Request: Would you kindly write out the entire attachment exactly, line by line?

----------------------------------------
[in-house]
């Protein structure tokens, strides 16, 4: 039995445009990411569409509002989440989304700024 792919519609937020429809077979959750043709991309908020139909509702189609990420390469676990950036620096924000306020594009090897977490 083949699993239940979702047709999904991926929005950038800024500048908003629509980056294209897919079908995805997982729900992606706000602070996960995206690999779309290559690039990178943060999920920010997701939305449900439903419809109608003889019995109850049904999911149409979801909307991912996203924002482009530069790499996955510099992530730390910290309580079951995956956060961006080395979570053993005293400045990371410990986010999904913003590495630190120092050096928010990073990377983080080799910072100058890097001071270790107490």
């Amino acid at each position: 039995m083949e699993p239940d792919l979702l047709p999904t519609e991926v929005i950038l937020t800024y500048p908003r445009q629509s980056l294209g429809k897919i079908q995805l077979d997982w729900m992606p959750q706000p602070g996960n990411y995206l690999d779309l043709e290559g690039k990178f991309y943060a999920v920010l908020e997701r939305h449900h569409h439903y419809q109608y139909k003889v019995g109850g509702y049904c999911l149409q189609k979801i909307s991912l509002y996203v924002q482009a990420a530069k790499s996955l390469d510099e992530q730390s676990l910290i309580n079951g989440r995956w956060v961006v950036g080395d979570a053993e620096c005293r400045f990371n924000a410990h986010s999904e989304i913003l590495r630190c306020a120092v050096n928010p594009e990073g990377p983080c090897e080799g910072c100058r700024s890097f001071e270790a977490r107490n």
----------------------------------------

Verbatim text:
[in-house]
């Protein structure tokens, strides 16, 4: 039995445009990411569409509002989440989304700024 792919519609937020429809077979959750043709991309908020139909509702189609990420390469676990950036620096924000306020594009090897977490 083949699993239940979702047709999904991926929005950038800024500048908003629509980056294209897919079908995805997982729900992606706000602070996960995206690999779309290559690039990178943060999920920010997701939305449900439903419809109608003889019995109850049904999911149409979801909307991912996203924002482009530069790499996955510099992530730390910290309580079951995956956060961006080395979570053993005293400045990371410990986010999904913003590495630190120092050096928010990073990377983080080799910072100058890097001071270790107490």
């Amino acid at each position: 039995m083949e699993p239940d792919l979702l047709p999904t519609e991926v929005i950038l937020t800024y500048p908003r445009q629509s980056l294209g429809k897919i079908q995805l077979d997982w729900m992606p959750q706000p602070g996960n990411y995206l690999d779309l043709e290559g690039k990178f991309y943060a999920v920010l908020e997701r939305h449900h569409h439903y419809q109608y139909k003889v019995g109850g509702y049904c999911l149409q189609k979801i909307s991912l509002y996203v924002q482009a990420a530069k790499s996955l390469d510099e992530q730390s676990l910290i309580n079951g989440r995956w956060v961006v950036g080395d979570a053993e620096c005293r400045f990371n924000a410990h986010s999904e989304i913003l590495r630190c306020a120092v050096n928010p594009e990073g990377p983080c090897e080799g910072c100058r700024s890097f001071e270790a977490r107490n």